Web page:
| First Lt.
8th Air Force
I am Joe Kunze, a native of Columbus, Georgia.
I was navigator on a B-17 Bomber in World War II. I am here to represent
the Valley Chapter of Ex-POW's.
The prisoner of war experience is one few men
& women are able to share. It is neither dishonorable nor heroic
to be taken prisoner. Capture is usually an accident, part of what
has come to be called the "fortunes of war". They have
been victims of such war crimes as torture & mutilation, beatings,
& forced labor under inhumane conditions. POWs have been targets
of intense interrogation & political indoctrination. They have
often faced the most severe privations because their captors had
not been prepared or had but the barest rations for their own men.
Prisoners of war have always had a miserable time.
In World War II, in the European Theater, there
were 95,532 POW's. This seems like a large number but in the Civil
War, there were 346,950 & my grandfather, Patrick Deignan, was
one of them. He was captured at the Battle of Chickamauga and he
served the balance of the duration of the Civil War in northern
prison camps. My mother used to say that since she had a father
as a POW and a son as a POW, that it ran in the family. "I
served in World War II with the 8th Air Force and was shot down
over Cologne, Germany.
We were out of control and on fire when the pilot
said: "BAIL OUT MEN, BAIL OUT." This was my 28th mission
& I had always dreaded hearing those words but I responded immediately.
On the way down, I began to think "DID he really say to jump?
Was I just imagining that he said it? Was I the only one who jumped?"
I thought, I'm going down behind enemy lines and the rest of the
crew will probably sleep in warm beds in England tonight. I didn't
really know until I met the engineer in prison. After wandering
around for a couple of days in an effort to get around lines, I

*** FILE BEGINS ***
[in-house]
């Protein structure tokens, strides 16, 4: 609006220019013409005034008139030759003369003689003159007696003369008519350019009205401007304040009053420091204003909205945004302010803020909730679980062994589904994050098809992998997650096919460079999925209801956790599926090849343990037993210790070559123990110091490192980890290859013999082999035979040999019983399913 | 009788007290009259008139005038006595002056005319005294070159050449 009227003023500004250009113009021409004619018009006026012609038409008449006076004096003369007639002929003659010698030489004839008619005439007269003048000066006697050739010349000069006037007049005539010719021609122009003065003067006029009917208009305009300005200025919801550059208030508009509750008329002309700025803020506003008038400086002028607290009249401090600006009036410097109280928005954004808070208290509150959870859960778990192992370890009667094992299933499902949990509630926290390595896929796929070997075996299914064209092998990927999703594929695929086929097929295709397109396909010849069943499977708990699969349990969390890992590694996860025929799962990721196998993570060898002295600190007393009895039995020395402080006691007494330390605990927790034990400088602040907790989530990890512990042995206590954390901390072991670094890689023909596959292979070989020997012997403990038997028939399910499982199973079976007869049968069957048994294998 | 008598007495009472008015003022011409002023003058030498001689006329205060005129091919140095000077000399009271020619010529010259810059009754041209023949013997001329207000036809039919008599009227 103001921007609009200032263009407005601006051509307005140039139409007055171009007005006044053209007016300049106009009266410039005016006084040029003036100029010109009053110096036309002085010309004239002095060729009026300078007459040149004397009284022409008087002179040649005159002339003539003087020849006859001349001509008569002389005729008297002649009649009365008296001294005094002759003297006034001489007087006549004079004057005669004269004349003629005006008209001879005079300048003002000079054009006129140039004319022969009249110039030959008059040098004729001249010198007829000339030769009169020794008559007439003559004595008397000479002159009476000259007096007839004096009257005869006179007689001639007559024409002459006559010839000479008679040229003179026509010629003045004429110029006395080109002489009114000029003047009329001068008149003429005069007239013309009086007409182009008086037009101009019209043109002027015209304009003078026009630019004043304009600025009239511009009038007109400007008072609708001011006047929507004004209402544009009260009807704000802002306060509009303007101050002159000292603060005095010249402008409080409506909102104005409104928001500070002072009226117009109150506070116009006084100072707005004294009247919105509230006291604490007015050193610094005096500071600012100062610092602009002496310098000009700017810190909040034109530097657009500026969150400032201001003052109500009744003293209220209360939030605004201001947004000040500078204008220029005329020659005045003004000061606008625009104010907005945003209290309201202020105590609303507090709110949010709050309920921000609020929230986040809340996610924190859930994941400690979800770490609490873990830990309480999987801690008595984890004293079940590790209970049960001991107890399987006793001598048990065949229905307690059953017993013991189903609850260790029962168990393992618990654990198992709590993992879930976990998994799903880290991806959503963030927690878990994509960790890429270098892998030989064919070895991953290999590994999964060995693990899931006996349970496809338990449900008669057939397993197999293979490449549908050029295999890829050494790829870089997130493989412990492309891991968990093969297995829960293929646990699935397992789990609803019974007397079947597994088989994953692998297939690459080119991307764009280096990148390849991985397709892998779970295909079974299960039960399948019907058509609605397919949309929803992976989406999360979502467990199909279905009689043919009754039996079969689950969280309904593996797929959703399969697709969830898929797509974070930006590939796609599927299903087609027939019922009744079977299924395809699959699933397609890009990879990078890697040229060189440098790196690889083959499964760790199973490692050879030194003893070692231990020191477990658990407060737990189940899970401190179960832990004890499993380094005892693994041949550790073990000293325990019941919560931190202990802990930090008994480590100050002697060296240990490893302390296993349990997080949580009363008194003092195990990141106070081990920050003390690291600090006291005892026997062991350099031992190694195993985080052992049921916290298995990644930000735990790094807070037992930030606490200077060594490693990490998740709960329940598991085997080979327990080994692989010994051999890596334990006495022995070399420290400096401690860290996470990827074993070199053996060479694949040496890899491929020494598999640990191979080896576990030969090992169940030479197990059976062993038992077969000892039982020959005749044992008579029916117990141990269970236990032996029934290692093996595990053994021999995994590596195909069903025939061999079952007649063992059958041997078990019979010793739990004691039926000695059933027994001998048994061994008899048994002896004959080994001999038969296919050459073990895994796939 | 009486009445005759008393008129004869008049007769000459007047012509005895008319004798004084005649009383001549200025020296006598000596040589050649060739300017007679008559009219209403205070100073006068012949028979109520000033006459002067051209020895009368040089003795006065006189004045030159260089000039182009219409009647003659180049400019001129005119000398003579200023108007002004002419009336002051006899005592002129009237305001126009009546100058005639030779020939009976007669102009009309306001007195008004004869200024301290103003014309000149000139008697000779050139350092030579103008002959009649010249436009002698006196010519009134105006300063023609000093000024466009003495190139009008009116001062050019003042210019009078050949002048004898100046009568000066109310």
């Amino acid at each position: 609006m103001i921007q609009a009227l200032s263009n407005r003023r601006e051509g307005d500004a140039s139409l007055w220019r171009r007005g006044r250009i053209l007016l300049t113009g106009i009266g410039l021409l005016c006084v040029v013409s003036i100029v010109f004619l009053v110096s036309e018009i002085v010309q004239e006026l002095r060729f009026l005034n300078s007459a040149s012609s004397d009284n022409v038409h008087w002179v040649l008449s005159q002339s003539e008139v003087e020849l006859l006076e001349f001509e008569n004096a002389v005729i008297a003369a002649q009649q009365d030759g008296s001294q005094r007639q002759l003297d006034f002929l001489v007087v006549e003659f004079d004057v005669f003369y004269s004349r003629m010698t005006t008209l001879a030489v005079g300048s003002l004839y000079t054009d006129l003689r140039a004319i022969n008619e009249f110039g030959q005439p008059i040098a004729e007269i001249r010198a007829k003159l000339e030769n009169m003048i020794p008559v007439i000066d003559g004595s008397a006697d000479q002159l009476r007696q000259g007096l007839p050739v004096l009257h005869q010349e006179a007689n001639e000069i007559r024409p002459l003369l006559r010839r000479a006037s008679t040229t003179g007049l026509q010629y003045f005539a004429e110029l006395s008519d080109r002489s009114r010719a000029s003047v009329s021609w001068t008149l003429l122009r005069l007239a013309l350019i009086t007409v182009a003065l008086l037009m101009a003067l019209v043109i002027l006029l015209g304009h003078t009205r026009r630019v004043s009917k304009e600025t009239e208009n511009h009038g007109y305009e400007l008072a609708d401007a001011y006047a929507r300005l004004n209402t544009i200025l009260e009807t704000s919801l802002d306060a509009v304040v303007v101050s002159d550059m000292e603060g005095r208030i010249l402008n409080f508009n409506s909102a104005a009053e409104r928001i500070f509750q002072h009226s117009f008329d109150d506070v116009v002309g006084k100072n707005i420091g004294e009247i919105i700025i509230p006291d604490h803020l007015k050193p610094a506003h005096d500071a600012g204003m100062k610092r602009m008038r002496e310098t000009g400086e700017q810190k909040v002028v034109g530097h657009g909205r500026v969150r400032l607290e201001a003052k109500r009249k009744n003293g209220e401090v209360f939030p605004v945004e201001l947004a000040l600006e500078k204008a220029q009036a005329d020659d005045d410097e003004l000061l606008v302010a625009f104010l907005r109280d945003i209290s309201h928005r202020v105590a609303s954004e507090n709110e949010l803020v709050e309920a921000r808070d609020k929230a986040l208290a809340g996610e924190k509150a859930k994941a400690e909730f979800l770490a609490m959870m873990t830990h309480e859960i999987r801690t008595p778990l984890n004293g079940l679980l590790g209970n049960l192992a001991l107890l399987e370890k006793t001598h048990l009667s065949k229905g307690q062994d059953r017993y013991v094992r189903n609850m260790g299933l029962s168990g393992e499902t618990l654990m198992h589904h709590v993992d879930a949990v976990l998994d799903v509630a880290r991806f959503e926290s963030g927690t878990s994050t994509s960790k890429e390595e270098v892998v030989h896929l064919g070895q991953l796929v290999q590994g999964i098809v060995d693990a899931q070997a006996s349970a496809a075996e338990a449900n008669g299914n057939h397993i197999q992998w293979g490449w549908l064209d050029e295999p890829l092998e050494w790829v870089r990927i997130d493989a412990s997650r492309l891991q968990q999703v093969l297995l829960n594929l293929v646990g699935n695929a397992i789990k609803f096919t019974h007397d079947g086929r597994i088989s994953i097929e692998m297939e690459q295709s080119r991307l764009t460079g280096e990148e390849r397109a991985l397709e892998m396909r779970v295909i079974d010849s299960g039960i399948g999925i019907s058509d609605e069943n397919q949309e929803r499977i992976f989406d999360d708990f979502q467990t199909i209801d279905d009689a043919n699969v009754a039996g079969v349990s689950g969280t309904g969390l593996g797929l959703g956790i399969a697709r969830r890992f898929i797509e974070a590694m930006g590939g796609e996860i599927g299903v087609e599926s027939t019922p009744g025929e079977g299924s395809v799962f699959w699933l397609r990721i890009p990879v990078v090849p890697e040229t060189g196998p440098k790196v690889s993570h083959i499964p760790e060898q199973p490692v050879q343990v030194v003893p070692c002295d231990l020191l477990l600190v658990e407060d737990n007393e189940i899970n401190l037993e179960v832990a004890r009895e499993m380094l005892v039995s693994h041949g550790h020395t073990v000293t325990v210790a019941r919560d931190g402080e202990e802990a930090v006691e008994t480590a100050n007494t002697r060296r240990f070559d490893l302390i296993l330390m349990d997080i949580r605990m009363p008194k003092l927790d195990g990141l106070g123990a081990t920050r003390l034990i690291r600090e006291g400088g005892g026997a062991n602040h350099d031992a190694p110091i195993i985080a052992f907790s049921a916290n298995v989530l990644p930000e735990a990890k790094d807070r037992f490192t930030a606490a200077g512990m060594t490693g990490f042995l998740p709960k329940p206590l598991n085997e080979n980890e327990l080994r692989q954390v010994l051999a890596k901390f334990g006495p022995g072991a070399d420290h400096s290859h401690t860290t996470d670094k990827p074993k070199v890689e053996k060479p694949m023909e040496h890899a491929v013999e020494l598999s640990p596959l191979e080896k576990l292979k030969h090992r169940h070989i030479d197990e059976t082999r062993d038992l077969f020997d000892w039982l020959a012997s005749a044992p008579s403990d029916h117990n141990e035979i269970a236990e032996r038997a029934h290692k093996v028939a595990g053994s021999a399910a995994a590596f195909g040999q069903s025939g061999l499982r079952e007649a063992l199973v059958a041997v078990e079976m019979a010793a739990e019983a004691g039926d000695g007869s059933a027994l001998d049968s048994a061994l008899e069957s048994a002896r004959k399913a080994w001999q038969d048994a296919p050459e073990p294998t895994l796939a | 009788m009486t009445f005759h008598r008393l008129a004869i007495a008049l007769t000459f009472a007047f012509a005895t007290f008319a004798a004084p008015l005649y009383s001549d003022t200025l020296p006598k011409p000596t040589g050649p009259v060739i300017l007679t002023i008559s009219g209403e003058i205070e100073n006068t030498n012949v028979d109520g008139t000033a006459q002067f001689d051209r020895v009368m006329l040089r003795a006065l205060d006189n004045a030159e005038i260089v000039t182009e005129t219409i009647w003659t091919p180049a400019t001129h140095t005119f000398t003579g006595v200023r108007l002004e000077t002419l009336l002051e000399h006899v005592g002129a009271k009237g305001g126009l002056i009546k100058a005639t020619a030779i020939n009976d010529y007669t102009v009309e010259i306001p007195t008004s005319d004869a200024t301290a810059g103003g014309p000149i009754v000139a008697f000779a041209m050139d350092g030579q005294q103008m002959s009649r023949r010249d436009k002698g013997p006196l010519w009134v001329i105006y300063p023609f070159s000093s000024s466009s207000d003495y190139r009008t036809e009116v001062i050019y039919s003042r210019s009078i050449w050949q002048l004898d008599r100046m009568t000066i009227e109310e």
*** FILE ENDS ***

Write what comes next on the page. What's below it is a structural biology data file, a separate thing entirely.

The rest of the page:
approached what appeared to be a barn where I could spend the night.
When I got close I spotted an armed guard and
realized it was a blacked out guard station on the Rhine. After
spending the night there, a soldier marched me to jail. From there,
I was taken to Frankfort for interrogations and was assigned to
Stalag Luft 111. There were 10,000 of us POWs at this camp. We lived
there until January 28, 1945 when the Historic Russian Push into
eastern Germany caused an evacuation by foot at midnight. There
can be no doubt that 10,000 or more despairing men of Luft 111 who
"hit the road" that momentous night as hope sounded from
the east will forever remember the tortuous trek that followed in
the ever increasing fury of a blizzard.
After walking through this sub-zero blizzard weather
for a night, a day, and a night, we found ourselves headed for Muskau,
Germany. I sat down for a rest period-every bone & muscle in
my body ached. After about 10 minutes, I began to feel real good
because my aches and pains were leaving me. I was beginning to freeze
and it felt so good. The pilot of our plane walked over to me and
said "Joe, are you going to make it?" I said "I don't
know, Mac." He said "I have one D-bar left. I will share
it with you." (A D-bar is a concentrated chocolate candy bar)
The energy in this half a candy bar could be the difference between
life and death. I said-"Its too much to ask. I can't accept
it but I will make it." I got up and continued to walk. We
ended up in southern Germany at Mouseburg, Stalag 7A in the Munich
I spent the rest of my imprisonment in this camp.
April 29, 1945, General Patten came into camp leading the long awaited
liberation. I shall never forget the most beautiful sight I have
ever seen-the Swastika coming down and the Stars & Stripes rising
gloriously in Mousburg not far from camp. I went through the regular
routine of being returned to the states and now, on behalf of the
Valley Chapter of the Ex-Prisoners of War, I would like to state
that we would love to have more members but not if they have to
go through what many of us had to go through.
Shoulderpatch of the 8th Air Force.
The article in the local newspaper about Joe
who was being held as a POW at the time.